Men have a good chance of outliving women, according to new research

Couple in bed looking warily at each other
New research may have put paid to the age-old trope that women outlive men. Photo credit: Getty Images

New research may have put paid to the age-old trope that women outlive men, with the latest findings suggesting there's a high probability that men typically live longer - especially those who are married and have a degree. 

The statistical analysis, conducted by a team of researchers at Denmark's Syddansk Universitet, spanned more than 200 years across all continents of the globe and was published in the journal BMJ Open.

Over the last two centuries, between 25 percent and 50 percent of men have outlived women, challenging the received wisdom that men simply don't live as long as their counterparts, said the scientists.

The myth of women always outliving men is in part due to the use of 'life expectancy', which is an average, the researchers said. Large differences in life expectancy can sometimes mask substantial overlaps in lifespan between the sexes.

Women's 'survival advantage' has been observed over time across many different populations. However, sex differences in survival are often identified by comparing life expectancy, which summarises the average length of life, rather than years lived - and this has been interpreted as 'men do not live as long as women', the researchers explained.

The team wanted to quantify the probability that males outlive females over time and across populations, exploring the impact of changes in life expectancy and variations in lifespan between the sexes. 

They used a particular statistical approach - the 'outsurvival' statistic - to study differences in deaths between the sexes in 199 populations from every continent over a period of 200 years. This statistic measures the probability that a person from a population with a high death rate will outlive someone from a population with a low death rate. Additionally, the researchers compared the probability of men outliving women by education level and marital status, using national US statistics on deaths and population counts.

The analysis showed that since 1850, the probability of males outliving females has, at all points in time and across all populations, varied between 25 percent and 50 percent - with only a few values above 50 percent in different countries at different times. 

These were Iceland in 1891; Jordan in 1950–54; Iran in 1950–64, Iraq in 1960–69; before 1985 in Bangladesh, India, and the Maldives; and between 1995 and 2010 in Bhutan.

In other words, the data showed that between one and two of every four men have outlived women for the past 200 years, challenging the age-old notion that men simply don't live as long as women.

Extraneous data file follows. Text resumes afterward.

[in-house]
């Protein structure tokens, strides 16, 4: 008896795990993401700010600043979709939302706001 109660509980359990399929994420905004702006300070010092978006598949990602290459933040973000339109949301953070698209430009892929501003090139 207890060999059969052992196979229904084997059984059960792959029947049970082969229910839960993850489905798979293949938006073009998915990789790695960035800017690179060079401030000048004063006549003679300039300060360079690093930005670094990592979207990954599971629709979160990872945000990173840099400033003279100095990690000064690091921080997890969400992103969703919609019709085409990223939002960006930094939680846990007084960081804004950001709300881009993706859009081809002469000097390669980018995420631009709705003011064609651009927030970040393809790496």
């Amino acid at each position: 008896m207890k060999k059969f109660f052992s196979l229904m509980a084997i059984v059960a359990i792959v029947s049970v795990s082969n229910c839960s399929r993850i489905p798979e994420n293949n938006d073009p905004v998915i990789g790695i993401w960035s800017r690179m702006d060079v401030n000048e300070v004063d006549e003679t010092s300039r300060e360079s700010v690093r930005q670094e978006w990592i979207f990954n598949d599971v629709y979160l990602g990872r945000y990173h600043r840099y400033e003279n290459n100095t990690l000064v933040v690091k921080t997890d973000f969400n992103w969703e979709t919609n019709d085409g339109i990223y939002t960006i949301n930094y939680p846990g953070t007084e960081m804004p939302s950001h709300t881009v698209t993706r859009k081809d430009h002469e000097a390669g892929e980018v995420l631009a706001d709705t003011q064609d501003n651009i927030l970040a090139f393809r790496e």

In developed countries, the probability of males outliving females fell until the 1970s, after which it gradually increased in all populations. The rise and fall in differences in life expectancy were mainly attributed to smoking and other behavioural differences.

The probability of males living longer than females is generally higher in low and middle-income countries, the researchers noted. 

The team highlighted South Asian countries, where values were above 50 percent for men in the 1950s and 1960s. In India, the death rate for children under five was higher for girls than for boys and has remained higher for girls in recent years. Fewer girls than boys above the age of 15 have died since the 1980s however, 'balancing out' the disadvantage at younger ages, they explained.

And certain external factors seem to play a key role. For example, between 2015 and 2019, the probability of males outliving females was 40 percent across the entire US population, but this statistic varied, depending on marital status and educational attainment. The probability of men outliving women was 39 percent for those who were married and 37 percent for those who weren't, and was 43 percent for those with a university degree and 39 percent for those without a high school diploma. 

What's more, married men with a degree have an advantage over unmarried women, educated only to a secondary level. Couples influence each other's health, the researchers said, and this is particularly true for men, who benefit more than women from being in a stable relationship.

"A blind interpretation of life expectancy differences can sometimes lead to a distorted perception of the actual inequalities [in lifespan]," they wrote. 

"Not all females outlive males, even if a majority do. But the minority that do not is not small… [the findings indicate] that 40 percent of males have a longer lifespan than that of a randomly paired female."

The data nevertheless showed that overall, the death rate has fallen faster for women than for men under the age of 50, especially in the first half of the 20th century; largely as a result of improvements in infant and child mortality rates.

And men have not only maintained their survival disadvantage at younger ages, but at older ages too. They are more prone to accidents and homicides in their 20s and 30s, and they tend to smoke and drink more, leading to higher rates of cancer and death in their 60s.

A more nuanced approach to sex differences in survival is needed, said the researchers.

"Efforts in reducing lifespan inequalities must thus target diverse factors, causes and ages," they concluded.